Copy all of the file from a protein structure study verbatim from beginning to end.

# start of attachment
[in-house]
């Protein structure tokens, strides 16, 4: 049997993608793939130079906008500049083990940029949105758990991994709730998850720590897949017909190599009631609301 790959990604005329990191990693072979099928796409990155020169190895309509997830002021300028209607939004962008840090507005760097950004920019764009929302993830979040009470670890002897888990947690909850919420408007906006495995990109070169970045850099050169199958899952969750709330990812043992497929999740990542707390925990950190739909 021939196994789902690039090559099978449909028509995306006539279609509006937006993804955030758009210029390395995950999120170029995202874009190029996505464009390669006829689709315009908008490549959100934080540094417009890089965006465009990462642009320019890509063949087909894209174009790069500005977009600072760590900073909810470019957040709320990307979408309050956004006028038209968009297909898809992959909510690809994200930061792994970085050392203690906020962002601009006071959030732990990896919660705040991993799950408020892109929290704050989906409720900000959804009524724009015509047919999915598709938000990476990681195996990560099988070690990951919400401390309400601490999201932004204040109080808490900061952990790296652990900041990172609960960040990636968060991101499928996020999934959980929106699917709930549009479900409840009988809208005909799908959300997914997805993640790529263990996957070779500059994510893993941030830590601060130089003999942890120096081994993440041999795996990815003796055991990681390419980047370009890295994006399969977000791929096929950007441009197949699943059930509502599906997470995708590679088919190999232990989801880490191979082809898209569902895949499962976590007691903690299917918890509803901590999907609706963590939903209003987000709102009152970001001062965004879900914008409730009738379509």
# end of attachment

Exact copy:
[in-house]
């Protein structure tokens, strides 16, 4: 049997993608793939130079906008500049083990940029949105758990991994709730998850720590897949017909190599009631609301 790959990604005329990191990693072979099928796409990155020169190895309509997830002021300028209607939004962008840090507005760097950004920019764009929302993830979040009470670890002897888990947690909850919420408007906006495995990109070169970045850099050169199958899952969750709330990812043992497929999740990542707390925990950190739909 021939196994789902690039090559099978449909028509995306006539279609509006937006993804955030758009210029390395995950999120170029995202874009190029996505464009390669006829689709315009908008490549959100934080540094417009890089965006465009990462642009320019890509063949087909894209174009790069500005977009600072760590900073909810470019957040709320990307979408309050956004006028038209968009297909898809992959909510690809994200930061792994970085050392203690906020962002601009006071959030732990990896919660705040991993799950408020892109929290704050989906409720900000959804009524724009015509047919999915598709938000990476990681195996990560099988070690990951919400401390309400601490999201932004204040109080808490900061952990790296652990900041990172609960960040990636968060991101499928996020999934959980929106699917709930549009479900409840009988809208005909799908959300997914997805993640790529263990996957070779500059994510893993941030830590601060130089003999942890120096081994993440041999795996990815003796055991990681390419980047370009890295994006399969977000791929096929950007441009197949699943059930509502599906997470995708590679088919190999232990989801880490191979082809898209569902895949499962976590007691903690299917918890509803901590999907609706963590939903209003987000709102009152970001001062965004879900914008409730009738379509």